Home > A Freelance Writer Day > Passive Voice Is Not Always Wrong

Passive Voice Is Not Always Wrong

Long ago, writing authorities decided that passive voice was “weaker” than active voice, and therefore, discouraged. However, no one has ever proclaimed passive voice to be grammatically incorrect. This leads to some head-butting with editors from time to time.

passive voice graphicEditors, of course, follow the various rules of their own publications, as well as the established rules of the English language and grammar usage. Their job is to ensure that the various writing styles and voices of writers are accommodated* while still preserving the integrity and readability of the publication. In pursuit of this mission, editors almost always demand that passive voice be eliminated.

*’are accomidated’ is passive. Note, that it is not WRONG, jut passive. To make it active, you need to switch the sentence around and use the main active verb ‘accommodate.’

There are certain topics that make it hard to eliminate passive voice. More specifically, there are certain sentences that make eliminating passive voice difficult. When talking about something that someone may choose, or not choose to do, or allow in the future, passive voice is hard to get away from without making the sentence awkward. I notice this most when writing about taxes.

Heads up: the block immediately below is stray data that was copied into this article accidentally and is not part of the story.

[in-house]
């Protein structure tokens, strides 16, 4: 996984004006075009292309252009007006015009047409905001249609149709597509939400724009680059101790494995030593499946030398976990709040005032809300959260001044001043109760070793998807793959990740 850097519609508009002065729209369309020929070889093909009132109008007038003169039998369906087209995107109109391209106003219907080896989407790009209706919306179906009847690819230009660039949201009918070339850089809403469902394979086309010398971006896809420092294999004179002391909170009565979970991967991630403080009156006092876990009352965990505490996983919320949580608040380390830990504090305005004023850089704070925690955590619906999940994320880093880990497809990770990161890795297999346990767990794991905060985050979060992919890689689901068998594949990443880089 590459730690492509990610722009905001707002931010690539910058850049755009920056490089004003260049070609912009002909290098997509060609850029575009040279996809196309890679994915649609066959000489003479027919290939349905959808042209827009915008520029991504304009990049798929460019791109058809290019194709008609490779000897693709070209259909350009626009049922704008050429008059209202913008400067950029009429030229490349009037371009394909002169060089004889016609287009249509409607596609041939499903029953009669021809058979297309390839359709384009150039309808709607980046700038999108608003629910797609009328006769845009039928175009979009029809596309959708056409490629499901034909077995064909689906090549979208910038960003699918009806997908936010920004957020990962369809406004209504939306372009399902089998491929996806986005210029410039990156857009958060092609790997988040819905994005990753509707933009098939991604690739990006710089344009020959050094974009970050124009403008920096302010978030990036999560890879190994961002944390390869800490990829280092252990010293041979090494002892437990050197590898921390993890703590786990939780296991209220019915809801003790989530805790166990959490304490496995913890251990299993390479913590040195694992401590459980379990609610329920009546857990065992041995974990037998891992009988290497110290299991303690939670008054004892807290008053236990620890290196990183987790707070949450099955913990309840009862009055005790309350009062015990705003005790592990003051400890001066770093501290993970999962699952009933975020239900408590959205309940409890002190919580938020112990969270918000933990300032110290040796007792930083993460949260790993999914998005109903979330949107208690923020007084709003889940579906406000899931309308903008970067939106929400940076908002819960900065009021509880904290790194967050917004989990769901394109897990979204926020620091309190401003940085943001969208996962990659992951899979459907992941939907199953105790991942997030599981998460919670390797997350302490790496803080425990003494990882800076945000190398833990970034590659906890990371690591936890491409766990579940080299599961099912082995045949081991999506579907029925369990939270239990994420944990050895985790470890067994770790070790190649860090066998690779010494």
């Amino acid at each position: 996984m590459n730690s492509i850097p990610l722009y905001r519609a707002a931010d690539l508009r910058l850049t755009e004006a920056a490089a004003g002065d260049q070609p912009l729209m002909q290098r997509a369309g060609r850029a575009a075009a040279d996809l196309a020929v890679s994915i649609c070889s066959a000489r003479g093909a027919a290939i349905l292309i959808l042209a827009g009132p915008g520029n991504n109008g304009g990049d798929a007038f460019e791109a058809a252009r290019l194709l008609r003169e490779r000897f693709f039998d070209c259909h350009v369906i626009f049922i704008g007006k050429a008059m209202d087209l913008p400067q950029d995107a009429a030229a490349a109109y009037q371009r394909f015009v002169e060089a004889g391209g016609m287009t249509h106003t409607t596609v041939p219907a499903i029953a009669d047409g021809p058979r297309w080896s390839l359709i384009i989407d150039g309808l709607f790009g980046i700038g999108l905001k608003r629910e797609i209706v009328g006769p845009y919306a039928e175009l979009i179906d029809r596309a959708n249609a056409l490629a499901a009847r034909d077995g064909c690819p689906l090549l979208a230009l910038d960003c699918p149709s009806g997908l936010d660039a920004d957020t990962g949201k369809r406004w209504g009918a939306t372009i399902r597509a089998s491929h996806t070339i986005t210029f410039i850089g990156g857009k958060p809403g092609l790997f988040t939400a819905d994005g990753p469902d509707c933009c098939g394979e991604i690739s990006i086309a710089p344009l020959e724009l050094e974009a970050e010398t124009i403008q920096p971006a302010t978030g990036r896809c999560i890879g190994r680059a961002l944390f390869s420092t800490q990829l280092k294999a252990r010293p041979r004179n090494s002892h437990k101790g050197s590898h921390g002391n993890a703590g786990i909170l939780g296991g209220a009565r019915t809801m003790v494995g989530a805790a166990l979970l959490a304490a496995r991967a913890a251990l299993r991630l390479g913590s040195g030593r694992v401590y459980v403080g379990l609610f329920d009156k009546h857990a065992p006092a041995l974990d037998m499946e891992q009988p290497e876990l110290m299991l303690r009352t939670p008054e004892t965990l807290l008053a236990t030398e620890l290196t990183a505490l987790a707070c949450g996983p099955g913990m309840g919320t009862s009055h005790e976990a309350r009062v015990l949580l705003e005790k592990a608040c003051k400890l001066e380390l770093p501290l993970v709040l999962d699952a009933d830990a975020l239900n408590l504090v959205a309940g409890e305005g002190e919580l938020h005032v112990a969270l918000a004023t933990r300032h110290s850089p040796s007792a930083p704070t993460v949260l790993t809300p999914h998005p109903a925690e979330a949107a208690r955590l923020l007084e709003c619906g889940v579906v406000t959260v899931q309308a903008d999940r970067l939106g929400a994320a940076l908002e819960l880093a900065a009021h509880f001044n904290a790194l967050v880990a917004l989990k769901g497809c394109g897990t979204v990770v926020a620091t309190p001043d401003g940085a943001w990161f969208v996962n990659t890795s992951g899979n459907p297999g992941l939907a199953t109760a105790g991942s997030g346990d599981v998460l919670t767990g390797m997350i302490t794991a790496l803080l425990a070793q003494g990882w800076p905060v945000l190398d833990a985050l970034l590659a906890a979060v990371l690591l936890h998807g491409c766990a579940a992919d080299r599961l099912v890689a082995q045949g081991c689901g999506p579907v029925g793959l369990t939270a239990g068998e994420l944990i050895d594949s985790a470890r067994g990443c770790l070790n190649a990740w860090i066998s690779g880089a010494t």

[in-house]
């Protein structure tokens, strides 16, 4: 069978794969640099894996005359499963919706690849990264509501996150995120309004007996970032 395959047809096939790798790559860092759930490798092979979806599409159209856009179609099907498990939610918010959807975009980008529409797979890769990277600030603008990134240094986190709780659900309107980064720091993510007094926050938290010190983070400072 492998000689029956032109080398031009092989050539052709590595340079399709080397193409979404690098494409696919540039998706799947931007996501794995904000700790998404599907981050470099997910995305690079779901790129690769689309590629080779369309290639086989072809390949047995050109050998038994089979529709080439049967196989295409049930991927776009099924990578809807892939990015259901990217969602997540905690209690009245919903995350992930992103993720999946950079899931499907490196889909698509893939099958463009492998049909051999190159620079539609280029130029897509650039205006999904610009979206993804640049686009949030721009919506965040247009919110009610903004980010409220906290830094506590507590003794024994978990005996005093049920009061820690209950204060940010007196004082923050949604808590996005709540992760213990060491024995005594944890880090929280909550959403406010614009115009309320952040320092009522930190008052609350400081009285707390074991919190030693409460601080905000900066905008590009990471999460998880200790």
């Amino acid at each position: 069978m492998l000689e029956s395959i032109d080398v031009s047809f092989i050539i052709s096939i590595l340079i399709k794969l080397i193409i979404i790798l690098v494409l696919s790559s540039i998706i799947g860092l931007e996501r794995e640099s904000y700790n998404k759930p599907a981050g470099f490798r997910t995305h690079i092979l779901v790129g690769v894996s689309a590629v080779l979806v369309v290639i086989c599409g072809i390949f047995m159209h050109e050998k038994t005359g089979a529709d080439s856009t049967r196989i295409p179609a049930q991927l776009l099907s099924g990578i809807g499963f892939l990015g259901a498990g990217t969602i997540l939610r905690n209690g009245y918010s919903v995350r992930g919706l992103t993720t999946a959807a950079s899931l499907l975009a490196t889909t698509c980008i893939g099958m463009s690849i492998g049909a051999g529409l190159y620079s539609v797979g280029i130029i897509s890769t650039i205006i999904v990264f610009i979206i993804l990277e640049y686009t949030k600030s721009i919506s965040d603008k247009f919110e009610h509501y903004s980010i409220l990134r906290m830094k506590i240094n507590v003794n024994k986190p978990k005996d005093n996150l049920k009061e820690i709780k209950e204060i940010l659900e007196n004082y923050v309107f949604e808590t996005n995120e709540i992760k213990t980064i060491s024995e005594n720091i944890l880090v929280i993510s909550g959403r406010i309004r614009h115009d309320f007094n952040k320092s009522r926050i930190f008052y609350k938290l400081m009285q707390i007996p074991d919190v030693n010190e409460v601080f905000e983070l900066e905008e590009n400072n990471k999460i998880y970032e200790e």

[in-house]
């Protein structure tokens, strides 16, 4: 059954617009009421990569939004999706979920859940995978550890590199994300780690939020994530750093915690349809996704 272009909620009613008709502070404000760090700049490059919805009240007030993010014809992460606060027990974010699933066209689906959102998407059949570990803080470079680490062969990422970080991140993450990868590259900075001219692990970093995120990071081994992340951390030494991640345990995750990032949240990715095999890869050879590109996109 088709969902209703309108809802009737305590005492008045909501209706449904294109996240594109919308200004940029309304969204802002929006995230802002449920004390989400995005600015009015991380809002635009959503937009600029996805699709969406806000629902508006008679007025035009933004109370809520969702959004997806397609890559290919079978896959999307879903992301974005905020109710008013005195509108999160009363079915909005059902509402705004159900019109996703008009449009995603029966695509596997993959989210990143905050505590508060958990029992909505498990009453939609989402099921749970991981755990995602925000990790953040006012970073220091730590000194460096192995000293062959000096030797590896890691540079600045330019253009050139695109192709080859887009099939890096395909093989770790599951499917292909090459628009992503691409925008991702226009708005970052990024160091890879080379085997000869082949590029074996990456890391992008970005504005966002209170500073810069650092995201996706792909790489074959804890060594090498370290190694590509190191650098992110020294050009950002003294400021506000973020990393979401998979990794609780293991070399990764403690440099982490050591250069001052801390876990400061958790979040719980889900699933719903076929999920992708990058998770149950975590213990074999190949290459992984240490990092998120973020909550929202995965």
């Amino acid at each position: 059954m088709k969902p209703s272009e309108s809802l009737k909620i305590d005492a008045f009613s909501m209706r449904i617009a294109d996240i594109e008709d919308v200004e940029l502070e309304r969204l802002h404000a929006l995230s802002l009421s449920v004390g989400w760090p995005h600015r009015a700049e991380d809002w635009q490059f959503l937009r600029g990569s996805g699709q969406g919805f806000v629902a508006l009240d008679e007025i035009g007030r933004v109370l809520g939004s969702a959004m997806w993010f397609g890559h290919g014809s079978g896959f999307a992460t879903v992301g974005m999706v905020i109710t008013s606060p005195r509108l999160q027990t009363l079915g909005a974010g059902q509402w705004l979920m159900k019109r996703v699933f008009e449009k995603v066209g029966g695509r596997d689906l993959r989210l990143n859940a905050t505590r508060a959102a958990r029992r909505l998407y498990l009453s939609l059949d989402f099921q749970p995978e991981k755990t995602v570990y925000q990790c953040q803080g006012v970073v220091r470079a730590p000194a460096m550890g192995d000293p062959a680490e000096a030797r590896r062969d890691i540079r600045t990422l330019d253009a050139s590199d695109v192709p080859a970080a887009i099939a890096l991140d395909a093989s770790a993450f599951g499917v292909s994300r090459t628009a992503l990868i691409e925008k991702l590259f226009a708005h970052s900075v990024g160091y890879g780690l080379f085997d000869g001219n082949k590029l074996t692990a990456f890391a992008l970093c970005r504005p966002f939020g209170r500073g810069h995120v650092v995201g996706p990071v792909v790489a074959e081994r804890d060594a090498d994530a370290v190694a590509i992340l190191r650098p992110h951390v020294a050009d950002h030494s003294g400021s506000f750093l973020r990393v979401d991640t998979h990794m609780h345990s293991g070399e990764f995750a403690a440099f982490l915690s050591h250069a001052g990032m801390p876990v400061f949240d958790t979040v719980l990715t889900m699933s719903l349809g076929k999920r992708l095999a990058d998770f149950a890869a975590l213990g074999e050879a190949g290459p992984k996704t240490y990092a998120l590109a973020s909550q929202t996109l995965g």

Tax rules and regulations often offer taxpayers a choice. A sentence must, therefore, make it clear that there is a choice. Using the word may, or can, is a good way to show that there is a choice. Next, most tax advice or tips involves what the taxpayer will do in the future. Add it up and you end with passive phrasing.

“A taxpayer is allowed to take a deduction.”

That sentence is passive, is allowed.

Fixing it requires a different subject, or verb.

“Tax code allows the taxpayer a deduction.”

-or-

“A taxpayer may take a deduction.”

While I understand the concept of avoiding passive voice, it is still my contention that the first sentence conveys the information most accurately in terms of tenor, sound, or feel, even if the others are grammatically the same information.

 

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If you were wondering, yes, I am writing something and the passive is bugging me 🙂

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